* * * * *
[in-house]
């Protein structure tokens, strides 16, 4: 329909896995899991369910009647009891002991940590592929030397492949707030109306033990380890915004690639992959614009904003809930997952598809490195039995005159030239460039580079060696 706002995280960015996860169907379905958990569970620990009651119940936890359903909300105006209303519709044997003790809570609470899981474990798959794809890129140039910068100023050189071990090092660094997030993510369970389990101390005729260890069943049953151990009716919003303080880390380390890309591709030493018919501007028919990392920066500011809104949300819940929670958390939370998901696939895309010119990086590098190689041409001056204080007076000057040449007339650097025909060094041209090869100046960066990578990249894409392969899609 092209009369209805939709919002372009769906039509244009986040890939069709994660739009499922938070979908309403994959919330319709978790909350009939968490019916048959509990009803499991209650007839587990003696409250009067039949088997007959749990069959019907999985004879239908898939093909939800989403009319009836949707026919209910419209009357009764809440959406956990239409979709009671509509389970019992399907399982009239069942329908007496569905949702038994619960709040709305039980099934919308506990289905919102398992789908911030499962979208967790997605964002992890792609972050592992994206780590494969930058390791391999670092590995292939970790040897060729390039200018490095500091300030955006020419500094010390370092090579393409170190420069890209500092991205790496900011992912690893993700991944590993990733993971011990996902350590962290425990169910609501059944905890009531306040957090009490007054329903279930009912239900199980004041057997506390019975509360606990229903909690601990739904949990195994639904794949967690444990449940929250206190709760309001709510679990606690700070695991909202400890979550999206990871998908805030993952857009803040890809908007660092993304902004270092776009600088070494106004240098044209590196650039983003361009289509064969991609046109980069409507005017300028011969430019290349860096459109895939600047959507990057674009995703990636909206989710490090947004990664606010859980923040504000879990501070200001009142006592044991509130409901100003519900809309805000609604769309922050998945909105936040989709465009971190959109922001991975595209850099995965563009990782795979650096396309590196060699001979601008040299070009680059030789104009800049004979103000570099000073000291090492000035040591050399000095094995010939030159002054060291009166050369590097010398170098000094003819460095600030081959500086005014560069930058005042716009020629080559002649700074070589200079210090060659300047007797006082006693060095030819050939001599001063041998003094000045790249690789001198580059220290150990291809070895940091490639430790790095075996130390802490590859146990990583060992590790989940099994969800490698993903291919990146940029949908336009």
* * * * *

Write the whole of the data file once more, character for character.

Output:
[in-house]
């Protein structure tokens, strides 16, 4: 329909896995899991369910009647009891002991940590592929030397492949707030109306033990380890915004690639992959614009904003809930997952598809490195039995005159030239460039580079060696 706002995280960015996860169907379905958990569970620990009651119940936890359903909300105006209303519709044997003790809570609470899981474990798959794809890129140039910068100023050189071990090092660094997030993510369970389990101390005729260890069943049953151990009716919003303080880390380390890309591709030493018919501007028919990392920066500011809104949300819940929670958390939370998901696939895309010119990086590098190689041409001056204080007076000057040449007339650097025909060094041209090869100046960066990578990249894409392969899609 092209009369209805939709919002372009769906039509244009986040890939069709994660739009499922938070979908309403994959919330319709978790909350009939968490019916048959509990009803499991209650007839587990003696409250009067039949088997007959749990069959019907999985004879239908898939093909939800989403009319009836949707026919209910419209009357009764809440959406956990239409979709009671509509389970019992399907399982009239069942329908007496569905949702038994619960709040709305039980099934919308506990289905919102398992789908911030499962979208967790997605964002992890792609972050592992994206780590494969930058390791391999670092590995292939970790040897060729390039200018490095500091300030955006020419500094010390370092090579393409170190420069890209500092991205790496900011992912690893993700991944590993990733993971011990996902350590962290425990169910609501059944905890009531306040957090009490007054329903279930009912239900199980004041057997506390019975509360606990229903909690601990739904949990195994639904794949967690444990449940929250206190709760309001709510679990606690700070695991909202400890979550999206990871998908805030993952857009803040890809908007660092993304902004270092776009600088070494106004240098044209590196650039983003361009289509064969991609046109980069409507005017300028011969430019290349860096459109895939600047959507990057674009995703990636909206989710490090947004990664606010859980923040504000879990501070200001009142006592044991509130409901100003519900809309805000609604769309922050998945909105936040989709465009971190959109922001991975595209850099995965563009990782795979650096396309590196060699001979601008040299070009680059030789104009800049004979103000570099000073000291090492000035040591050399000095094995010939030159002054060291009166050369590097010398170098000094003819460095600030081959500086005014560069930058005042716009020629080559002649700074070589200079210090060659300047007797006082006693060095030819050939001599001063041998003094000045790249690789001198580059220290150990291809070895940091490639430790790095075996130390802490590859146990990583060992590790989940099994969800490698993903291919990146940029949908336009």